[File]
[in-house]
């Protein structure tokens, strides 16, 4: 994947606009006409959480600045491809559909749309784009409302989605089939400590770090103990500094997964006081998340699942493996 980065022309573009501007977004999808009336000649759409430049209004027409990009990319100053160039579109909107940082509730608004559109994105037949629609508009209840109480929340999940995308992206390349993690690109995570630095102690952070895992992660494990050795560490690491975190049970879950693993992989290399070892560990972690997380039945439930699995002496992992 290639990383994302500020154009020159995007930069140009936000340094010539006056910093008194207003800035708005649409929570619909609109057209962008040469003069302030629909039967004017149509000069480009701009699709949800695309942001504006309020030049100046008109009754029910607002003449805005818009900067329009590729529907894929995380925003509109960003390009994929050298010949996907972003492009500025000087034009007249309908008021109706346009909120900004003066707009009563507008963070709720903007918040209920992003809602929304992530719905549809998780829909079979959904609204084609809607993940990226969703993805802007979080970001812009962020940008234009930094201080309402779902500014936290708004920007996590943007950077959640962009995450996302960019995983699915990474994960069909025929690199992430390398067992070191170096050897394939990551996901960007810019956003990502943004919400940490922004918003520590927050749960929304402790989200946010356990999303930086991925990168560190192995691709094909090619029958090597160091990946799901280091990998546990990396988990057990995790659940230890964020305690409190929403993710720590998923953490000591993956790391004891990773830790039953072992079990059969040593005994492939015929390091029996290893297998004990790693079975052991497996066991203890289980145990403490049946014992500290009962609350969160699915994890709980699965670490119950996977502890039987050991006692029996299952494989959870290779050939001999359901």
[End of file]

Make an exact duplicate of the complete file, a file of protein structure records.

[in-house]
């Protein structure tokens, strides 16, 4: 994947606009006409959480600045491809559909749309784009409302989605089939400590770090103990500094997964006081998340699942493996 980065022309573009501007977004999808009336000649759409430049209004027409990009990319100053160039579109909107940082509730608004559109994105037949629609508009209840109480929340999940995308992206390349993690690109995570630095102690952070895992992660494990050795560490690491975190049970879950693993992989290399070892560990972690997380039945439930699995002496992992 290639990383994302500020154009020159995007930069140009936000340094010539006056910093008194207003800035708005649409929570619909609109057209962008040469003069302030629909039967004017149509000069480009701009699709949800695309942001504006309020030049100046008109009754029910607002003449805005818009900067329009590729529907894929995380925003509109960003390009994929050298010949996907972003492009500025000087034009007249309908008021109706346009909120900004003066707009009563507008963070709720903007918040209920992003809602929304992530719905549809998780829909079979959904609204084609809607993940990226969703993805802007979080970001812009962020940008234009930094201080309402779902500014936290708004920007996590943007950077959640962009995450996302960019995983699915990474994960069909025929690199992430390398067992070191170096050897394939990551996901960007810019956003990502943004919400940490922004918003520590927050749960929304402790989200946010356990999303930086991925990168560190192995691709094909090619029958090597160091990946799901280091990998546990990396988990057990995790659940230890964020305690409190929403993710720590998923953490000591993956790391004891990773830790039953072992079990059969040593005994492939015929390091029996290893297998004990790693079975052991497996066991203890289980145990403490049946014992500290009962609350969160699915994890709980699965670490119950996977502890039987050991006692029996299952494989959870290779050939001999359901």